Let’s say NewCo is raising $1m in financing. Typically, they will prepare materials and begin to approach investors. At that point, it’s too early to begin crowdfunding. Instead, NewCo will work through an iterative process of pitching and refining, pursuing and ultimately learning from investors. When the company finds an investor who is willing to lead, then it’s time to begin crowdfunding.
The lead investor will list the financing opportunity on the platform. The lead investor will list the opportunity because the lead investor is the one who has done the due diligence. They’re the one who’s already investing. By having the lead investor list, rather than the company, it signals to the crowd that it’s not just any other deal. It’s been qualified by the due diligence and capital commitment of the lead investor.
Having a lead investor remedies the structural information and incentive problems of the crowdfunding market. Rather than being in the dark on due diligence, coinvestors can consider the lead investor’s due diligence on the strength of their reputation. The lead investor’s check-size will warrant more resources for research and give them more access to management and documents. Rather than adverse selection, it’s positive selection. Lead investors contribute deals in which they’re investing, and the market-participants —the crowd— can coinvest.
Why, however, would a lead investor want to share a deal with other market-participants? They’ve invested time and money in deal-sourcing, due-diligence and negotiations to warrant and enable their investment. These efforts have distinct economic value and are exactly what will attract market-participants to coinvest with the lead.
The lead investor has two reasons to distribute an investment opportunity through the platform. First, it will enhance their reputation and enable them to put more capital to work in an effort to support the success of their investment. Second, if they are putting outside capital to work on the strength of their ability to source, qualify and negotiate a financing, then they should be paid for it. The platform will attract lead investors because it will enhance their reputation and provide a performance-based fee for their efforts similar to carried interest.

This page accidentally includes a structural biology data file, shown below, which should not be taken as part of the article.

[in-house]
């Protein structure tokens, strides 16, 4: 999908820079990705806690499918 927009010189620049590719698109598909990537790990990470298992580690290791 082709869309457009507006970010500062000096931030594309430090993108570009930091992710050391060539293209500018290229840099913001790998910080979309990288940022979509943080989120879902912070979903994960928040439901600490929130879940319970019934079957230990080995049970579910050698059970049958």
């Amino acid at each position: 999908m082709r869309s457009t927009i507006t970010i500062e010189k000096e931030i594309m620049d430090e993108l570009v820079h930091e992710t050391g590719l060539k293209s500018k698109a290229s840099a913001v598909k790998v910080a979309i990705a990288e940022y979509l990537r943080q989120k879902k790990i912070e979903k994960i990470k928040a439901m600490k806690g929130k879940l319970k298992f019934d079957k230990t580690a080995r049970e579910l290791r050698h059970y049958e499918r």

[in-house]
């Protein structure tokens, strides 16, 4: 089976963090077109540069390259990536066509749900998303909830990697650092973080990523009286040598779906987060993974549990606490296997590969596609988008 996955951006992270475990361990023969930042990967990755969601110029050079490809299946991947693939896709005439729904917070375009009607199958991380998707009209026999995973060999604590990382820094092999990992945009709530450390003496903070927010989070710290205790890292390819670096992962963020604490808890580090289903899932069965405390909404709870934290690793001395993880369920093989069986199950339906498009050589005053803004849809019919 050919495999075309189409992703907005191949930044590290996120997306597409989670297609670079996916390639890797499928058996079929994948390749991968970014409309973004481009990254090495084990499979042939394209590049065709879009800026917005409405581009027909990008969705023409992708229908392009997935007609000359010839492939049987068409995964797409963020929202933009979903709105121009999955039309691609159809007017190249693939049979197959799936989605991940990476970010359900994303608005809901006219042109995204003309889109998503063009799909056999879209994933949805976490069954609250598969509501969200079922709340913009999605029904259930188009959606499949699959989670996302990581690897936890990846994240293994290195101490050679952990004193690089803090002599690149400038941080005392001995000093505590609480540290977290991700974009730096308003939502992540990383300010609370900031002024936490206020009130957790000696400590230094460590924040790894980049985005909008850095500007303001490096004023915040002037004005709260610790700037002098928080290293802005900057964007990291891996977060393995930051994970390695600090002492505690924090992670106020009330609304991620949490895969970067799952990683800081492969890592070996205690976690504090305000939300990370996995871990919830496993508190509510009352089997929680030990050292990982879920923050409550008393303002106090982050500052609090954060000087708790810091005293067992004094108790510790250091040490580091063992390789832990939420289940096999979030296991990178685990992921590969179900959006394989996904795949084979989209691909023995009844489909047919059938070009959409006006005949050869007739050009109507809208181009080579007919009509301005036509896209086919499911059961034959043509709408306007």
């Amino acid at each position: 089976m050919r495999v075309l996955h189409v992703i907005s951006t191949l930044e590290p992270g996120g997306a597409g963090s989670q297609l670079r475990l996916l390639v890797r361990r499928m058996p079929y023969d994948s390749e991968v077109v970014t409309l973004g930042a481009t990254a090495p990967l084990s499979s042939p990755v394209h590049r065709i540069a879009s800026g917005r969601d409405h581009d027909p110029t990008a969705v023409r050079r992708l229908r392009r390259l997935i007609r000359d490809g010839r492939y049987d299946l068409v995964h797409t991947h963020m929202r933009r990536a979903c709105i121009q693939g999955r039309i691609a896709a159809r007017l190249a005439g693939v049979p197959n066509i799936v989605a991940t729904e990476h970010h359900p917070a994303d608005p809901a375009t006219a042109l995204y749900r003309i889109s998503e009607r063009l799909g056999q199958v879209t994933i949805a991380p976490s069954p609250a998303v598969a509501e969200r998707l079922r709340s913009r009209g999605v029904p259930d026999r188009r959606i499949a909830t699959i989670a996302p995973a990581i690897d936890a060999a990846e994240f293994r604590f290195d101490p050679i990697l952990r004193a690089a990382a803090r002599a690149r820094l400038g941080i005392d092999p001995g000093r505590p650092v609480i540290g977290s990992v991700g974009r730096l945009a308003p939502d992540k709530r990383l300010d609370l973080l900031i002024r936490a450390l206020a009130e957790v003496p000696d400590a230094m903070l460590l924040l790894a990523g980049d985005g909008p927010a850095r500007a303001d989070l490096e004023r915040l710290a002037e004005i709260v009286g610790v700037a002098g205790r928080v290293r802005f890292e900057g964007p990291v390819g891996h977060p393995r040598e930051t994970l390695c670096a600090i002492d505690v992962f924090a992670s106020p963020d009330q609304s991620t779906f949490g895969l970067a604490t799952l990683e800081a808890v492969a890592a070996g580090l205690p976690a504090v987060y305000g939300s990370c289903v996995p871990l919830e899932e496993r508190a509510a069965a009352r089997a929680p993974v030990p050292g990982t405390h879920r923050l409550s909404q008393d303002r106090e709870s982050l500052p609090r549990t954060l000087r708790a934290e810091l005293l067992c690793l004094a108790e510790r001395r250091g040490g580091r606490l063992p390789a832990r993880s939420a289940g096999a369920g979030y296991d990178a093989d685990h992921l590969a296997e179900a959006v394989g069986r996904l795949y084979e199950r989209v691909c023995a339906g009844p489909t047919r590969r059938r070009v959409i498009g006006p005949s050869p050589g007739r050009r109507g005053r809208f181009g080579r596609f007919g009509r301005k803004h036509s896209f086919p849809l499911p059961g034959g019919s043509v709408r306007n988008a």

Crowdfunding will change the financing landscape. Even if its boundaries end with accredited investors, crowdfunding fundamentally changes the geography of investing by directing the capital of investors in one part of America to businesses in any other part of America. But it is not a matter of just setting up a platform.
Crowdfunding needs to sort through the fundamental problems of incentives and information. It needs to solve for adverse selection and information asymmetry. Adopting the principles of a lead investor model will help crowdfunding platforms navigate and avoid these problems. And, in principle, the same may be said for rewards-oriented crowdfunding sites.